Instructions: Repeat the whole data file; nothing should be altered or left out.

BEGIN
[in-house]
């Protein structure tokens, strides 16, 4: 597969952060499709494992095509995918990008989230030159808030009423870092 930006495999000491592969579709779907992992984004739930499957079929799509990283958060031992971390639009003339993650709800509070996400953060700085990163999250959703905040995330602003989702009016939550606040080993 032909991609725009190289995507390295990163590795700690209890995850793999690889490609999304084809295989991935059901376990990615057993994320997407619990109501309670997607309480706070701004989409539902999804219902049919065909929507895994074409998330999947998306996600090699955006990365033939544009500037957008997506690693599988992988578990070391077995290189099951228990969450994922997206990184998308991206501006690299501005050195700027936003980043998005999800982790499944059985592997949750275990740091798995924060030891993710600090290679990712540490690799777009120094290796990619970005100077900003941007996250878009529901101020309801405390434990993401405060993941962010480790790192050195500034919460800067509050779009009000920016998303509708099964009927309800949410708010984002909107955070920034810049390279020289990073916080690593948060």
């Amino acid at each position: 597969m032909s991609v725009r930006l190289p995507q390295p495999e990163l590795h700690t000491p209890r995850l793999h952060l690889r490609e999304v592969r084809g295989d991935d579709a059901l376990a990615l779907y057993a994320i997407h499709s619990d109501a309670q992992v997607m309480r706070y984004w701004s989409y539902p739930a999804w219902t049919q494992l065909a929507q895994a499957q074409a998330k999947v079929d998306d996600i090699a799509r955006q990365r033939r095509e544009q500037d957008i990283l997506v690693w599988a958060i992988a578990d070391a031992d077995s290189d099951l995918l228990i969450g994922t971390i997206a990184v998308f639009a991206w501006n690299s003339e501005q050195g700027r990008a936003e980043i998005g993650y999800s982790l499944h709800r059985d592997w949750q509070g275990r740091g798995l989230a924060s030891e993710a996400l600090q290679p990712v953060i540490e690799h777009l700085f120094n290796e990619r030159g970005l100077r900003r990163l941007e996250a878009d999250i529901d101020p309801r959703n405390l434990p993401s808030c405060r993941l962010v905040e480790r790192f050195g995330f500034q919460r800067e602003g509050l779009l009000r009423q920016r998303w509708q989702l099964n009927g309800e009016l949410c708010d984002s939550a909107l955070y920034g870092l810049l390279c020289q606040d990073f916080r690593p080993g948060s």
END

[in-house]
């Protein structure tokens, strides 16, 4: 597969952060499709494992095509995918990008989230030159808030009423870092 930006495999000491592969579709779907992992984004739930499957079929799509990283958060031992971390639009003339993650709800509070996400953060700085990163999250959703905040995330602003989702009016939550606040080993 032909991609725009190289995507390295990163590795700690209890995850793999690889490609999304084809295989991935059901376990990615057993994320997407619990109501309670997607309480706070701004989409539902999804219902049919065909929507895994074409998330999947998306996600090699955006990365033939544009500037957008997506690693599988992988578990070391077995290189099951228990969450994922997206990184998308991206501006690299501005050195700027936003980043998005999800982790499944059985592997949750275990740091798995924060030891993710600090290679990712540490690799777009120094290796990619970005100077900003941007996250878009529901101020309801405390434990993401405060993941962010480790790192050195500034919460800067509050779009009000920016998303509708099964009927309800949410708010984002909107955070920034810049390279020289990073916080690593948060």
């Amino acid at each position: 597969m032909s991609v725009r930006l190289p995507q390295p495999e990163l590795h700690t000491p209890r995850l793999h952060l690889r490609e999304v592969r084809g295989d991935d579709a059901l376990a990615l779907y057993a994320i997407h499709s619990d109501a309670q992992v997607m309480r706070y984004w701004s989409y539902p739930a999804w219902t049919q494992l065909a929507q895994a499957q074409a998330k999947v079929d998306d996600i090699a799509r955006q990365r033939r095509e544009q500037d957008i990283l997506v690693w599988a958060i992988a578990d070391a031992d077995s290189d099951l995918l228990i969450g994922t971390i997206a990184v998308f639009a991206w501006n690299s003339e501005q050195g700027r990008a936003e980043i998005g993650y999800s982790l499944h709800r059985d592997w949750q509070g275990r740091g798995l989230a924060s030891e993710a996400l600090q290679p990712v953060i540490e690799h777009l700085f120094n290796e990619r030159g970005l100077r900003r990163l941007e996250a878009d999250i529901d101020p309801r959703n405390l434990p993401s808030c405060r993941l962010v905040e480790r790192f050195g995330f500034q919460r800067e602003g509050l779009l009000r009423q920016r998303w509708q989702l099964n009927g309800e009016l949410c708010d984002s939550a909107l955070y920034g870092l810049l390279c020289q606040d990073f916080r690593p080993g948060s």